Strive for Symmetry

Ying Yang Balance. Gettyimages

 Symmetry describes a sense of harmony, proportion and balance. We observe a perfectly symmetrical face, in which both sides appear identical in shape and size. From an aesthetic view point a symmetrical image is considered artistic and of high-value.  

With the human body, we also seek symmetry, balance and proportion between the right and left sides. Typically however, we observe asymmetry or unevenness in most bodies.

The appeal for symmetry in the body has far-reaching implications, not only for aesthetic appearance but as relates to function and performance. 

It is common to have a discrepancy in leg length from Right to Left. The left leg may be 1 inch or more longer or shorter than the right. If this imbalance is not corrected or accounted for, over time the body must compensate for the length difference. These compensations can take the form of shifting postures to favor the shorter leg, or may compensate through the knees, back or ankles. 

This apparent difference in leg length may not mean that the legs are actually a different length. It may be that the pelvis is slightly twisted to one side more than the other, manifesting in what appears to be one leg shorter than the other. If the pelvic alignment is corrected, the difference in leg length may disappear. 

A therapist may see this leg length imbalance and prescribe some sort of orthotic insert, to give lift to the shorter leg and therefore ease the pressure on the pelvis.

This is an attempt to re-establish symmetry between both sides of the body. 

To have a body as symmetrical as possible is an ideal because a symmetrical body is a balanced body that works more effortlessly and precisely, whatever the activities involved.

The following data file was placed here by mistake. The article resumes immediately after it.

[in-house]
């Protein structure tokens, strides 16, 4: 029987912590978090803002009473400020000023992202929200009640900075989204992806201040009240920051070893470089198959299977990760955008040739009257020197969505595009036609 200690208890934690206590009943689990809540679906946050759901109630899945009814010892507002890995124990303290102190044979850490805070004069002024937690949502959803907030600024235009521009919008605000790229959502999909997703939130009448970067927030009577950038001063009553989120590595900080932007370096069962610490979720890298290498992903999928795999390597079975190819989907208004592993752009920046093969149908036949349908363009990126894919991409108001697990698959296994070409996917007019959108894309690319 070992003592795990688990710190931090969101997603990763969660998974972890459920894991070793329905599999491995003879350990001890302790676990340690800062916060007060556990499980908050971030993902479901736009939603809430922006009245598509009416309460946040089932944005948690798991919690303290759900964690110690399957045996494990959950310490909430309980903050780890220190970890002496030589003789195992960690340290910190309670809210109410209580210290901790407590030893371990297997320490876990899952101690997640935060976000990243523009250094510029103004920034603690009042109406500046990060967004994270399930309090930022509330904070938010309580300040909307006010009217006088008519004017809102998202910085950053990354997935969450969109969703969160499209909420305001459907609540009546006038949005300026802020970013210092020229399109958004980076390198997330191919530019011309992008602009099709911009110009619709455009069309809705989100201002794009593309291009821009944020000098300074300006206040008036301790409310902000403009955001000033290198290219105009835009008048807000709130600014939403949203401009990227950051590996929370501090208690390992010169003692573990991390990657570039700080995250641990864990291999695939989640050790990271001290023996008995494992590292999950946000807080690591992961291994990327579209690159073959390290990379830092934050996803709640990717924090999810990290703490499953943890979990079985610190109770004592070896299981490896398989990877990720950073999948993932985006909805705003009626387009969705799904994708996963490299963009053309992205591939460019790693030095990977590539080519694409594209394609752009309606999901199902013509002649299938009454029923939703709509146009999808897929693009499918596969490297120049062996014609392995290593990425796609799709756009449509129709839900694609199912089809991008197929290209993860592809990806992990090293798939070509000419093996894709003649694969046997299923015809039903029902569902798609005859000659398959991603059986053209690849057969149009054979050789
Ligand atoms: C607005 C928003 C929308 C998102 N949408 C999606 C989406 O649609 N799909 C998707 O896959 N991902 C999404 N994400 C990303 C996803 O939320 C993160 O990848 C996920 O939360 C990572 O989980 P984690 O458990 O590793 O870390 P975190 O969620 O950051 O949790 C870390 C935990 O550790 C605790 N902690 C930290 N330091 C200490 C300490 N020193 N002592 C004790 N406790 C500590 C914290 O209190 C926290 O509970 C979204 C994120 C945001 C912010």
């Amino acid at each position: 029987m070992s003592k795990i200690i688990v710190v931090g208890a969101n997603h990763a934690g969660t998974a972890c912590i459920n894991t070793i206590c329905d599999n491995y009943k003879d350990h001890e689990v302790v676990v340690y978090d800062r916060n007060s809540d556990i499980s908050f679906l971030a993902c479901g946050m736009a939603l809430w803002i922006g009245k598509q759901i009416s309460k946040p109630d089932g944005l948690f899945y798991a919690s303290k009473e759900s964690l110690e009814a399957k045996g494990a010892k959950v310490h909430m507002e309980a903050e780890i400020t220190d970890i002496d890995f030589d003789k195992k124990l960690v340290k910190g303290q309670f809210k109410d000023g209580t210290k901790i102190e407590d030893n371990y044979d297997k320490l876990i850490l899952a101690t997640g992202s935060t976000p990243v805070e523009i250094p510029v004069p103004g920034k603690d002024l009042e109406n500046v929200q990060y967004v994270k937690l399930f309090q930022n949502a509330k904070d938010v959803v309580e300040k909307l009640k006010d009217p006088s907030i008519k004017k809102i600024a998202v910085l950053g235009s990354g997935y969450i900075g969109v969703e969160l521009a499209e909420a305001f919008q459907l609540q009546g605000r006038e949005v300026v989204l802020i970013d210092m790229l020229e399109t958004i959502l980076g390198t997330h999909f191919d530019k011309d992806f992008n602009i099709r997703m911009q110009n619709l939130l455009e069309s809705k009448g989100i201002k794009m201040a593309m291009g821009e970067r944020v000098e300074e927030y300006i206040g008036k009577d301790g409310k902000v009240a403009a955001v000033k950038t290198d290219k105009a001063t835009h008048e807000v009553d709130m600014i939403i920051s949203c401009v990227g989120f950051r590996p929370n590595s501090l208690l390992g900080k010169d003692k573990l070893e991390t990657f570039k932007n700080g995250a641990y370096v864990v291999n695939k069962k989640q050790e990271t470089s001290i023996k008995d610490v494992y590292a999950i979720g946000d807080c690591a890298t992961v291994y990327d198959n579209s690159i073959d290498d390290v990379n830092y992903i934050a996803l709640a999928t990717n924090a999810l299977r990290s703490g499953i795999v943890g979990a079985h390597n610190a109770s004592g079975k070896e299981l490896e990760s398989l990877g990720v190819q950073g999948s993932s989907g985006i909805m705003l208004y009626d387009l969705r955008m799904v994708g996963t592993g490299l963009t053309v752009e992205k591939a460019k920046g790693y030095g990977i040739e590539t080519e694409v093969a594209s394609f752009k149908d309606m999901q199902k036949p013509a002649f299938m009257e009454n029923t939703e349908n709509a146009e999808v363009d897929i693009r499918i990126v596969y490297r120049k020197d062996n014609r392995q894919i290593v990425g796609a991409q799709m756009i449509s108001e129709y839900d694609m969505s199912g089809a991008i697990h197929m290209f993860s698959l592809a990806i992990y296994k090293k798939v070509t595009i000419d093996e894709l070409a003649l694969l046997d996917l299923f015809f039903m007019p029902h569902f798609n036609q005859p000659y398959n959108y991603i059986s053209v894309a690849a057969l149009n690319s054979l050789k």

Exercise programs and sports activities can also be asymmetrical.

For example, a tennis player uses one hand predominantly. Same with a baseball pitcher who throws only with one arm and never with the other. These types of one-sided activities develop strength and coordination in the muscles of the dominant side, however the non-dominant side is underused. Over years of one-sided movement patterns, the body develops compensations which often lead to injuries.

Examples can be found in gyms. A young man may favor bench press and bicep curls, to grow his chest and arms. He may wear baggy pants to conceal skinny legs that seem out of place compared to his well-developed upper body. His exercises of choice, bench press and curls work only horizontal pushing and vertical pulling movements, respectively. He could improve his program and add more symmetry by incorporating horizontal pulling such as rows and some vertical pushing such as military press, and add squats to better develop his legs. 

One of the advantages of kettlebell training is the emphasis on unilateral training, working one side of the body at a time.

If you are Right handed, you may find that doing Right hand swings is easier than Left hand swings. With time and practice, you will improve the coordination and strength of the non-dominant hand so it becomes more symmetrical to the dominant side. Since kettlebell training is movement-pattern based, you will work in more than one plane of motion, a balanced mix of pushing, pulling, squatting, lunging, hip-hinging, rotating, vertical and horizontal movements. Kettlebell training encourages a balanced, symmetrical development of the body as a whole.

Feel healthy, move better, and balance your workouts to create more symmetry in your body and in your life. 

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